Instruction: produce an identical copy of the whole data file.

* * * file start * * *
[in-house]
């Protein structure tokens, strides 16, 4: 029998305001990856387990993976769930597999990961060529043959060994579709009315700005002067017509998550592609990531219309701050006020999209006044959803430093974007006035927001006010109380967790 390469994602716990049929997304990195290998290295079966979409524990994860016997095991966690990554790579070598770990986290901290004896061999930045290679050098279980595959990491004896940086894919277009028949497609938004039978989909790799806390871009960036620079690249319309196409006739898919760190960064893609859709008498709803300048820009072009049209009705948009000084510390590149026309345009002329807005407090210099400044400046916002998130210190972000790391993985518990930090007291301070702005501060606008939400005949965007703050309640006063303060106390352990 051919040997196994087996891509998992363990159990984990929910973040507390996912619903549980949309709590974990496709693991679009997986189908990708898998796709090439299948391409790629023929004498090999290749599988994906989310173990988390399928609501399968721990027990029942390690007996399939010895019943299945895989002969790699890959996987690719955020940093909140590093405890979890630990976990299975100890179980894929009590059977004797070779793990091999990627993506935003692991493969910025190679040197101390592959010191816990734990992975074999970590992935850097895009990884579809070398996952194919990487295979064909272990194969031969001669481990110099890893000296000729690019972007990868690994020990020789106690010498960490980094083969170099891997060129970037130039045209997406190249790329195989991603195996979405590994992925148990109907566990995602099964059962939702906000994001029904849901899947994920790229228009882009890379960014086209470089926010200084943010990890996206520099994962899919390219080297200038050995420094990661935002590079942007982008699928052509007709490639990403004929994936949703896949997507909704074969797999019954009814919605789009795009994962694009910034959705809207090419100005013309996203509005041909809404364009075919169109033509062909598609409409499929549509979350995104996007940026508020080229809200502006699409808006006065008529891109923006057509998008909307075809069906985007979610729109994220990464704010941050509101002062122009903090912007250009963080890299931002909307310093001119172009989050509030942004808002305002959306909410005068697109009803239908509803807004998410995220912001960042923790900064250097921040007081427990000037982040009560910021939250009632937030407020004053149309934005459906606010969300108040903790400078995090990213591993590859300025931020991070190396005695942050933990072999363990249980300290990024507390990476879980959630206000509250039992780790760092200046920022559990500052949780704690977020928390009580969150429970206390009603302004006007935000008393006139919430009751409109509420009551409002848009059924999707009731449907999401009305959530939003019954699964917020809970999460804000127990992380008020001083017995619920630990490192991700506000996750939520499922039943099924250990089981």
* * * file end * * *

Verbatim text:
[in-house]
């Protein structure tokens, strides 16, 4: 029998305001990856387990993976769930597999990961060529043959060994579709009315700005002067017509998550592609990531219309701050006020999209006044959803430093974007006035927001006010109380967790 390469994602716990049929997304990195290998290295079966979409524990994860016997095991966690990554790579070598770990986290901290004896061999930045290679050098279980595959990491004896940086894919277009028949497609938004039978989909790799806390871009960036620079690249319309196409006739898919760190960064893609859709008498709803300048820009072009049209009705948009000084510390590149026309345009002329807005407090210099400044400046916002998130210190972000790391993985518990930090007291301070702005501060606008939400005949965007703050309640006063303060106390352990 051919040997196994087996891509998992363990159990984990929910973040507390996912619903549980949309709590974990496709693991679009997986189908990708898998796709090439299948391409790629023929004498090999290749599988994906989310173990988390399928609501399968721990027990029942390690007996399939010895019943299945895989002969790699890959996987690719955020940093909140590093405890979890630990976990299975100890179980894929009590059977004797070779793990091999990627993506935003692991493969910025190679040197101390592959010191816990734990992975074999970590992935850097895009990884579809070398996952194919990487295979064909272990194969031969001669481990110099890893000296000729690019972007990868690994020990020789106690010498960490980094083969170099891997060129970037130039045209997406190249790329195989991603195996979405590994992925148990109907566990995602099964059962939702906000994001029904849901899947994920790229228009882009890379960014086209470089926010200084943010990890996206520099994962899919390219080297200038050995420094990661935002590079942007982008699928052509007709490639990403004929994936949703896949997507909704074969797999019954009814919605789009795009994962694009910034959705809207090419100005013309996203509005041909809404364009075919169109033509062909598609409409499929549509979350995104996007940026508020080229809200502006699409808006006065008529891109923006057509998008909307075809069906985007979610729109994220990464704010941050509101002062122009903090912007250009963080890299931002909307310093001119172009989050509030942004808002305002959306909410005068697109009803239908509803807004998410995220912001960042923790900064250097921040007081427990000037982040009560910021939250009632937030407020004053149309934005459906606010969300108040903790400078995090990213591993590859300025931020991070190396005695942050933990072999363990249980300290990024507390990476879980959630206000509250039992780790760092200046920022559990500052949780704690977020928390009580969150429970206390009603302004006007935000008393006139919430009751409109509420009551409002848009059924999707009731449907999401009305959530939003019954699964917020809970999460804000127990992380008020001083017995619920630990490192991700506000996750939520499922039943099924250990089981």